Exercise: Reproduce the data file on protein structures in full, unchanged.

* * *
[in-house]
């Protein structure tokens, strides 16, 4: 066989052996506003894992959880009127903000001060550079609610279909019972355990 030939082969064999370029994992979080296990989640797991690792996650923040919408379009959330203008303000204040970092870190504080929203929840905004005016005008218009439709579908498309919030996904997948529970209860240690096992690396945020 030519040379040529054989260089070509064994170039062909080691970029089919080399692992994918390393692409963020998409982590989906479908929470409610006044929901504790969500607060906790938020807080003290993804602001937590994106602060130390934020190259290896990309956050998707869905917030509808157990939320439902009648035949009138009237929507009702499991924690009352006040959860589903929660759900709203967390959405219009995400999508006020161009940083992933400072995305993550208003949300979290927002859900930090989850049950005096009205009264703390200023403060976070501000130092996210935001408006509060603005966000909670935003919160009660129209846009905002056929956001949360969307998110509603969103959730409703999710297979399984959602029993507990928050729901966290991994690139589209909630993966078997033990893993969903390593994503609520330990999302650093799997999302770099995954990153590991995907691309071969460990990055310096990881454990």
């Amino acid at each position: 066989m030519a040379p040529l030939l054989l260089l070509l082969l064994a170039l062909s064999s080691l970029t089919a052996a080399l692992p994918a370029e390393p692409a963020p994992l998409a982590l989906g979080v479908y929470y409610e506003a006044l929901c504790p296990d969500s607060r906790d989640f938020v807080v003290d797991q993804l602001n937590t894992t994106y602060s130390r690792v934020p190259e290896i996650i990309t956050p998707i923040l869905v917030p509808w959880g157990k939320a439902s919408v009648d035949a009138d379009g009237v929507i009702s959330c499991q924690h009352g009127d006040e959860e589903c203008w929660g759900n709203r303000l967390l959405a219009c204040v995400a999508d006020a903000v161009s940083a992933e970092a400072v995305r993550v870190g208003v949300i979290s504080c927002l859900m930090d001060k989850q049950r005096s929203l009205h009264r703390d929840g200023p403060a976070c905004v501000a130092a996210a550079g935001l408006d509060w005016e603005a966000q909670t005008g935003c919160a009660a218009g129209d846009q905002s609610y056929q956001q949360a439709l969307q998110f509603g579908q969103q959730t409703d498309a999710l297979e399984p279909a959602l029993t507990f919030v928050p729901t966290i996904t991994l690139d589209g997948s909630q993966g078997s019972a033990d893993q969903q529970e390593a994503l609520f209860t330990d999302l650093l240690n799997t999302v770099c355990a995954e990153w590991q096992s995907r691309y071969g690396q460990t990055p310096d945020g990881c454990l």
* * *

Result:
[in-house]
């Protein structure tokens, strides 16, 4: 066989052996506003894992959880009127903000001060550079609610279909019972355990 030939082969064999370029994992979080296990989640797991690792996650923040919408379009959330203008303000204040970092870190504080929203929840905004005016005008218009439709579908498309919030996904997948529970209860240690096992690396945020 030519040379040529054989260089070509064994170039062909080691970029089919080399692992994918390393692409963020998409982590989906479908929470409610006044929901504790969500607060906790938020807080003290993804602001937590994106602060130390934020190259290896990309956050998707869905917030509808157990939320439902009648035949009138009237929507009702499991924690009352006040959860589903929660759900709203967390959405219009995400999508006020161009940083992933400072995305993550208003949300979290927002859900930090989850049950005096009205009264703390200023403060976070501000130092996210935001408006509060603005966000909670935003919160009660129209846009905002056929956001949360969307998110509603969103959730409703999710297979399984959602029993507990928050729901966290991994690139589209909630993966078997033990893993969903390593994503609520330990999302650093799997999302770099995954990153590991995907691309071969460990990055310096990881454990």
């Amino acid at each position: 066989m030519a040379p040529l030939l054989l260089l070509l082969l064994a170039l062909s064999s080691l970029t089919a052996a080399l692992p994918a370029e390393p692409a963020p994992l998409a982590l989906g979080v479908y929470y409610e506003a006044l929901c504790p296990d969500s607060r906790d989640f938020v807080v003290d797991q993804l602001n937590t894992t994106y602060s130390r690792v934020p190259e290896i996650i990309t956050p998707i923040l869905v917030p509808w959880g157990k939320a439902s919408v009648d035949a009138d379009g009237v929507i009702s959330c499991q924690h009352g009127d006040e959860e589903c203008w929660g759900n709203r303000l967390l959405a219009c204040v995400a999508d006020a903000v161009s940083a992933e970092a400072v995305r993550v870190g208003v949300i979290s504080c927002l859900m930090d001060k989850q049950r005096s929203l009205h009264r703390d929840g200023p403060a976070c905004v501000a130092a996210a550079g935001l408006d509060w005016e603005a966000q909670t005008g935003c919160a009660a218009g129209d846009q905002s609610y056929q956001q949360a439709l969307q998110f509603g579908q969103q959730t409703d498309a999710l297979e399984p279909a959602l029993t507990f919030v928050p729901t966290i996904t991994l690139d589209g997948s909630q993966g078997s019972a033990d893993q969903q529970e390593a994503l609520f209860t330990d999302l650093l240690n799997t999302v770099c355990a995954e990153w590991q096992s995907r691309y071969g690396q460990t990055p310096d945020g990881c454990l």